7 Restaurant Performance Metrics

How Healthy is Your Business?

Restaurant Performance Metrics

If you run a restaurant or other business in the food service industry, you may not be entirely sure how well you’re doing. And, if you don’t know how well you’re doing today, how can you improve for tomorrow?

In order to improve how your business operates, you first need to understand certain performance metrics. By continually tracking these metrics and testing new ideas, you can quickly figure out what works and what doesn’t work for your business.

Toast Restaurant Management recently put together an excellent article highlighting seven of these metrics. It’s important for you to understand these concepts and their significance.

  1. First, and perhaps most important, is the Break Even Point. This represents the amount you’d need to do in sales to recoup your investment. It’s a useful metric for seeing how long it would take for a new piece of equipment to pay for itself. If you’re trying to open a restaurant, it’s information that you’ll likely have to share with potential investors. And, if you’re trying to decide whether to renovate, knowing your Break Even Point can help inform your decision.
  2. The Cost of Goods Sold (COGS) is essentially the cost of your inventory. It’s important to track how much money is invested in your inventory because it’s usually one of the largest expenses associated with running a business in the food industry. It’s also a great area to focus on when trying to improve your profitability because every dollar you save is another dollar added to your bottom line.
  3. Your Overhead Rate represents the fixed costs associated with your business spread out over the number of working hours. Therefore, lengthening your hours of operation (or being open another day) will lower your overhead rate. It’s a good metric for helping to figure out how much productivity you’re getting for your fixed expenses.
  4. The Prime Cost is the sum of your establishment’s labor costs and the Cost of Goods Sold. The average restaurant has a 60% Prime Cost, so ideally you’re going to try to find a way to get yours below that number.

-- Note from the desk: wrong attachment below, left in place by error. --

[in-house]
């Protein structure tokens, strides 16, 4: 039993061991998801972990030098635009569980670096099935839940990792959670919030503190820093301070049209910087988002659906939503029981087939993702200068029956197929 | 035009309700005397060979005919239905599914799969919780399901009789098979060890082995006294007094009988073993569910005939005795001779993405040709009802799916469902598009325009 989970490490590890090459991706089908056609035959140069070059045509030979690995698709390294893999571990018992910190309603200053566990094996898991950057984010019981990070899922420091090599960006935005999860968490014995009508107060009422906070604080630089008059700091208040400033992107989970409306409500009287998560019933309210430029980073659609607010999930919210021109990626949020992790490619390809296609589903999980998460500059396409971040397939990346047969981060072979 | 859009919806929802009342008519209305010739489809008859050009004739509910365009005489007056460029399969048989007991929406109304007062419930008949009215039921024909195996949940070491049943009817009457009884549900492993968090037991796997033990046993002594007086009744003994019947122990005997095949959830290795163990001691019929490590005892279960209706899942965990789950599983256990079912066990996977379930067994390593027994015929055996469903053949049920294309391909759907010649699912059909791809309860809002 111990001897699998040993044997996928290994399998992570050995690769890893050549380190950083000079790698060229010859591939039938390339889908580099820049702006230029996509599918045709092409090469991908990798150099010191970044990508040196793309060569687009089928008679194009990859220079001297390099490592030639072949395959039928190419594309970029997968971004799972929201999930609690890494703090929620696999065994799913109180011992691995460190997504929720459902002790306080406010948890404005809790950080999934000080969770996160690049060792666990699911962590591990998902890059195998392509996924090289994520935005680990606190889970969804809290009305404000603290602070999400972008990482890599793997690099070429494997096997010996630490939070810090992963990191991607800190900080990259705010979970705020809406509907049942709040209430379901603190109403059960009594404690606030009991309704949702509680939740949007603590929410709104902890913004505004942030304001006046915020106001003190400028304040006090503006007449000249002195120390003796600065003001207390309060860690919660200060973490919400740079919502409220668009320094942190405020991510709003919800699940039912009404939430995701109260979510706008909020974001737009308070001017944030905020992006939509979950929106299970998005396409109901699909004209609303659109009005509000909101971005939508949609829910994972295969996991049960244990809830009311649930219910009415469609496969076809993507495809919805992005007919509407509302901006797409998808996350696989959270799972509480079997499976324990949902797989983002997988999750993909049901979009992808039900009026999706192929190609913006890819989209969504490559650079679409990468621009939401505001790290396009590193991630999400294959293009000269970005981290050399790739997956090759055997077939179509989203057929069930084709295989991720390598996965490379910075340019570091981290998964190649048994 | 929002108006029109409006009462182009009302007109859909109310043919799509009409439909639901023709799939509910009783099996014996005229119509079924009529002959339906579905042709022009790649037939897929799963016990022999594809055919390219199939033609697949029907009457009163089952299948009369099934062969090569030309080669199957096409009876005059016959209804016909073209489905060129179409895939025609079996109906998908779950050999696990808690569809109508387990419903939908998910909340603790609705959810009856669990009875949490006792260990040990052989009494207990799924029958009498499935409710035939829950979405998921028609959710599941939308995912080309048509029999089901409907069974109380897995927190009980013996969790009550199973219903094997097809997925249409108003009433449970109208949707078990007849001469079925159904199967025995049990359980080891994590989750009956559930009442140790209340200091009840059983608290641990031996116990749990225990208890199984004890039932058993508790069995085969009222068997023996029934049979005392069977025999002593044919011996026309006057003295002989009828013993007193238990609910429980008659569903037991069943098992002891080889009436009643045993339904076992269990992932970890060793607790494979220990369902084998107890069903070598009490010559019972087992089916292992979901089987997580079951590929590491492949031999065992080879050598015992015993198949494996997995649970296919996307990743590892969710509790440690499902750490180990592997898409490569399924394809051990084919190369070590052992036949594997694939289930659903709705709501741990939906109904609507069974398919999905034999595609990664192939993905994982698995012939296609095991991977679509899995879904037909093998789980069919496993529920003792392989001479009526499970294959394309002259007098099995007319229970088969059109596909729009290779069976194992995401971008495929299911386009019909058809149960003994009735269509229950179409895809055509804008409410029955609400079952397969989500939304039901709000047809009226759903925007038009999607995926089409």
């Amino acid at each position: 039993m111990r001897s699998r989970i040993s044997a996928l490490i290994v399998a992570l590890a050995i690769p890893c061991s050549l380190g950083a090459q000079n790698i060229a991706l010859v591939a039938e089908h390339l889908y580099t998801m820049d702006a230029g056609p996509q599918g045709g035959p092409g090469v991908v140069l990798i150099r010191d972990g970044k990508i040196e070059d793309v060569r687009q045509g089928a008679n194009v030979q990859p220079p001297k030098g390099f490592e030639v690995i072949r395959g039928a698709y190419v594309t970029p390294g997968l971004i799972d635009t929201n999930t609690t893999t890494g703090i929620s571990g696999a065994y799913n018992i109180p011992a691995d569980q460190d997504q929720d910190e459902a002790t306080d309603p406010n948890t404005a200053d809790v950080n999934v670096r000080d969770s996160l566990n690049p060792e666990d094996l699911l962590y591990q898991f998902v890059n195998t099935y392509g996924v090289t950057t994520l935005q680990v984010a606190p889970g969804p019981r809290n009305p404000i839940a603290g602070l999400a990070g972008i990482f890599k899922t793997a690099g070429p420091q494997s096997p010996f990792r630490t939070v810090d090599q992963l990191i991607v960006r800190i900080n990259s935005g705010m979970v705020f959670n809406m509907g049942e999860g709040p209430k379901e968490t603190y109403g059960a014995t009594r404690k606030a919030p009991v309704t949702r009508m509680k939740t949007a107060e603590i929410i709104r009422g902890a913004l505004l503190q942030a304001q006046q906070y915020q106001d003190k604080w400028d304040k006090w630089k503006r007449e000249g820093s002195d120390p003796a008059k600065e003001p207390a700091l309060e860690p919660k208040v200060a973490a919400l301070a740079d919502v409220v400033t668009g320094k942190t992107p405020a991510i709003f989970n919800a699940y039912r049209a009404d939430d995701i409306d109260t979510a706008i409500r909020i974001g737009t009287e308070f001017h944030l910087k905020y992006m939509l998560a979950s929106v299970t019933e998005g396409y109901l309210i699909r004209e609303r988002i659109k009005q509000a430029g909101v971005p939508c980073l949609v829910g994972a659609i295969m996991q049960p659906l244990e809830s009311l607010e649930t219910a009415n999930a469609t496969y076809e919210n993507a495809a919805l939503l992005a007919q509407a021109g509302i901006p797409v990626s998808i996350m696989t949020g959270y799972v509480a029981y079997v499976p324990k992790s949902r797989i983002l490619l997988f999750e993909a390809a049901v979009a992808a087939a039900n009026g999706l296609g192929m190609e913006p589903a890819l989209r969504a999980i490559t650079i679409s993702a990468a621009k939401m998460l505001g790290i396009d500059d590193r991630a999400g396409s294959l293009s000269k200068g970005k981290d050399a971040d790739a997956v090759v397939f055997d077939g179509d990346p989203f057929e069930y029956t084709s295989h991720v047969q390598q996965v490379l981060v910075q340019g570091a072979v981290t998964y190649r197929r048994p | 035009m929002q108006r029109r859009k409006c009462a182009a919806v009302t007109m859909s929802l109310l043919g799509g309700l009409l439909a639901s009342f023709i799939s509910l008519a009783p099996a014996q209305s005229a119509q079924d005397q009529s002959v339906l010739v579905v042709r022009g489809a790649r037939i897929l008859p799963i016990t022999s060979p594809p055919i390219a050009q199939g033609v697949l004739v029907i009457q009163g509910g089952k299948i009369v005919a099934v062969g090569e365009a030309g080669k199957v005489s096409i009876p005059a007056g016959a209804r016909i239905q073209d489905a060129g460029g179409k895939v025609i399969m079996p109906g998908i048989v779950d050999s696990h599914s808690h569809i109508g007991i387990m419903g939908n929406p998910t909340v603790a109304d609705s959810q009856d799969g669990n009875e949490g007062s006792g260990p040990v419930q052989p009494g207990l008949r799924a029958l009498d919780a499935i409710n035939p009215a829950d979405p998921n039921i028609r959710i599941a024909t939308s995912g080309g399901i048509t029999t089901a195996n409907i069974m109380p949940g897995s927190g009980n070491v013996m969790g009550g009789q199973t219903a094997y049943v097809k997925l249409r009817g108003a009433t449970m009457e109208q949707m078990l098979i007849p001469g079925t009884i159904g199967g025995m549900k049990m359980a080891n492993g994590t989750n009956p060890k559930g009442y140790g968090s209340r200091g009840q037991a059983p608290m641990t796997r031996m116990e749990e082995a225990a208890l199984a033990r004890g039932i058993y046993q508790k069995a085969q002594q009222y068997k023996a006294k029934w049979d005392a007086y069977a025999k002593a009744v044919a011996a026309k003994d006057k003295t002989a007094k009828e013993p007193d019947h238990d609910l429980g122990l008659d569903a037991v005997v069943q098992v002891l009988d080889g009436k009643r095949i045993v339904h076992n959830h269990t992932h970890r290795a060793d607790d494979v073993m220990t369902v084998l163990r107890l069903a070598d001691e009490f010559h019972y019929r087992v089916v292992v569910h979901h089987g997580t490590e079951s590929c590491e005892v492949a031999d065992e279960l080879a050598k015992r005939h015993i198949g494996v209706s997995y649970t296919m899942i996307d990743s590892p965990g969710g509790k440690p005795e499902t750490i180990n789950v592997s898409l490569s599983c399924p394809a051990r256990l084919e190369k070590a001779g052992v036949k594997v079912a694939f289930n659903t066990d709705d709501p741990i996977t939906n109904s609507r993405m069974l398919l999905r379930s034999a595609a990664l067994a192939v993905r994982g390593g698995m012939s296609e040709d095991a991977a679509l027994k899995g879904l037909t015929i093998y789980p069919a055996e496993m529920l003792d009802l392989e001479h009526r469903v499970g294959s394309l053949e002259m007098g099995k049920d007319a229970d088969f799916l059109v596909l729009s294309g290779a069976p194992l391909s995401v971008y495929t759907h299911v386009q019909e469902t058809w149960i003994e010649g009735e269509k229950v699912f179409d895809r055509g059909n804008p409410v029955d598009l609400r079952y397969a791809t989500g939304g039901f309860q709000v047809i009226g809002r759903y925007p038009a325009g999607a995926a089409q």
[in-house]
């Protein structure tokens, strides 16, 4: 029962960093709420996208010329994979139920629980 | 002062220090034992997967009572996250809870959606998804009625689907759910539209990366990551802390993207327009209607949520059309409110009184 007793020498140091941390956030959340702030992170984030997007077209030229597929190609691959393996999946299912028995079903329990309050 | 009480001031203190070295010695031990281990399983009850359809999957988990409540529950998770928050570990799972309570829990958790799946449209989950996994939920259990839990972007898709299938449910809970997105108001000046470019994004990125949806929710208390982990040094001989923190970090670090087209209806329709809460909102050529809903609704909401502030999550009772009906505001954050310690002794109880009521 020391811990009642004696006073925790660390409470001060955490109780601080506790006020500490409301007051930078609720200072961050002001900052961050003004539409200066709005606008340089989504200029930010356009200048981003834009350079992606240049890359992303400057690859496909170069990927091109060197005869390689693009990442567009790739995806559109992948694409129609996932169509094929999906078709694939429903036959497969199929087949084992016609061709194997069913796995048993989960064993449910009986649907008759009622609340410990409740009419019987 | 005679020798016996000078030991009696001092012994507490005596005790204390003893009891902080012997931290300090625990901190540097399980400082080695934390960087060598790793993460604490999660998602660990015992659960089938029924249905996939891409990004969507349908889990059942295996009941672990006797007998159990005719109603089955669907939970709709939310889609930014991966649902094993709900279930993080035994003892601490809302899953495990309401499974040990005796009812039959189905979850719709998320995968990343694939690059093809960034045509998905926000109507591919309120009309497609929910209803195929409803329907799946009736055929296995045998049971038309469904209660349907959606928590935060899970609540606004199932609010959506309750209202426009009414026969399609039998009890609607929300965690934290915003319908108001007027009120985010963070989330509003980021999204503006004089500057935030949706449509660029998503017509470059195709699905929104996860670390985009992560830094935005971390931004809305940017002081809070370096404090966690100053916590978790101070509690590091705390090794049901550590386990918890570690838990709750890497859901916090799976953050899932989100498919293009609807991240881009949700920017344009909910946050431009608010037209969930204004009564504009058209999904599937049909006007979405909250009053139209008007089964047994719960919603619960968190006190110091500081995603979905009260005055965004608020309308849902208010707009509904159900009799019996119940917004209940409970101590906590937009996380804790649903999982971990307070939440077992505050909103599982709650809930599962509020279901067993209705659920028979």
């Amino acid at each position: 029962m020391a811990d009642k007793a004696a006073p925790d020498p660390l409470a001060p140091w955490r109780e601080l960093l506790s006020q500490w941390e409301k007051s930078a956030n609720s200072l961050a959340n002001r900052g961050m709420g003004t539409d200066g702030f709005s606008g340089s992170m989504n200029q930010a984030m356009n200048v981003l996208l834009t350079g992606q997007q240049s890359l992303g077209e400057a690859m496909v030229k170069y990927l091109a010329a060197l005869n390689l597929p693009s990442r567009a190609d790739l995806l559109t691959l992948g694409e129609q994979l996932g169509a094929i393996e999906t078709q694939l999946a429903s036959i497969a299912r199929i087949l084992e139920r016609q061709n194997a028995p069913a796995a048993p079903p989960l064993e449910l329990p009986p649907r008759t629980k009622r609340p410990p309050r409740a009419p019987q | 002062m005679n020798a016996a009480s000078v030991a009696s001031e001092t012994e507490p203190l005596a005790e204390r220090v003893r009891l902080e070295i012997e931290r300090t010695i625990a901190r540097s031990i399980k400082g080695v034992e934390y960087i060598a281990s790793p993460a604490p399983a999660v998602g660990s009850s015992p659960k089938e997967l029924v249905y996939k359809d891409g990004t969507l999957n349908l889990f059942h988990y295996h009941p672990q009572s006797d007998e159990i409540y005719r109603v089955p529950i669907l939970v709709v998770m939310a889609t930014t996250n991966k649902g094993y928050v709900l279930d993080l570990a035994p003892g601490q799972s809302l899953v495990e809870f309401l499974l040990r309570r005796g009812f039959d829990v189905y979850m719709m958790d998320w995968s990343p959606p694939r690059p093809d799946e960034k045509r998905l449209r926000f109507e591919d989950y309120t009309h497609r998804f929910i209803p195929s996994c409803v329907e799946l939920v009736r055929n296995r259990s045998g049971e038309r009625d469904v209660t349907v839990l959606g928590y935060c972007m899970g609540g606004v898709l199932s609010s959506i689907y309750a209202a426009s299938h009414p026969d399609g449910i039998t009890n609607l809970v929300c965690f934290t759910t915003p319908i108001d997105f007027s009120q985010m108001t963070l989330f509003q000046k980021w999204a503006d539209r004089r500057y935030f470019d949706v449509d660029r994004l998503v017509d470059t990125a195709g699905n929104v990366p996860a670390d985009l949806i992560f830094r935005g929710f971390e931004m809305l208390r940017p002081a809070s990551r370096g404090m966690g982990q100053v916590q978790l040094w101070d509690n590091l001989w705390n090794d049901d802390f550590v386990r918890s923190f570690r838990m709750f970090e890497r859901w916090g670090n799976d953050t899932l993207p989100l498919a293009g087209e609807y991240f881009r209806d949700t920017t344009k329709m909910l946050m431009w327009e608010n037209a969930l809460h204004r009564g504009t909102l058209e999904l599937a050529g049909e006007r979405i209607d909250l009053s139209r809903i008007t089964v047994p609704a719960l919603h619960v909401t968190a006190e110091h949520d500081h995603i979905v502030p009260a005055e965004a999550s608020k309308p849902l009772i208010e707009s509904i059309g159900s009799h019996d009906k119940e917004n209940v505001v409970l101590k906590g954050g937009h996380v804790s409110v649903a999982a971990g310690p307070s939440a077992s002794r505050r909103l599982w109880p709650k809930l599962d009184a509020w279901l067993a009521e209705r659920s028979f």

5. The Food Cost Percentage represents the difference between the cost to make a menu item – specifically the price of the ingredients – and its selling price. While it would be great if customers loved the most profitable menu items, your patrons probably won’t be so obliging. The average is usually between 28-35%.  If you know that certain items make a lot more money, you may consider listing them more prominently on your menu or advertising them more visibly.
  6. Your Gross Profit is the amount of money you make after accounting for the Cost of Goods sold. This money is then used to pay off your other expenses (including labor), reinvest in your business, and to take home as profit.
  7. Finally, there’s the Employee Turnover Rate. Nobody likes losing an employee. It can disrupt your business (resulting in downtime), it takes time away from more important tasks to replace them, and, when you finally do get a new employee, you still have to train them… and even then it takes a while to really get them up to speed. Whether an employee quits or is fired, you’re going to lose productivity. Unfortunately, the food services industry is known for having an extremely high employee turnover rate. In fact, the restaurant industry averages a 62.5% turnover rate, which is significantly higher than the overall private sector’s 42.2% turnover rate. Getting a handle on employee turnover can help to stabilize your operating expenses so you have a better idea of what to expect on a month-to-month basis which, in turn, makes planning that much easier.

Once you have a strong understanding of these metrics, you will be able to assess the health of your business and make changes that will lead to your success.

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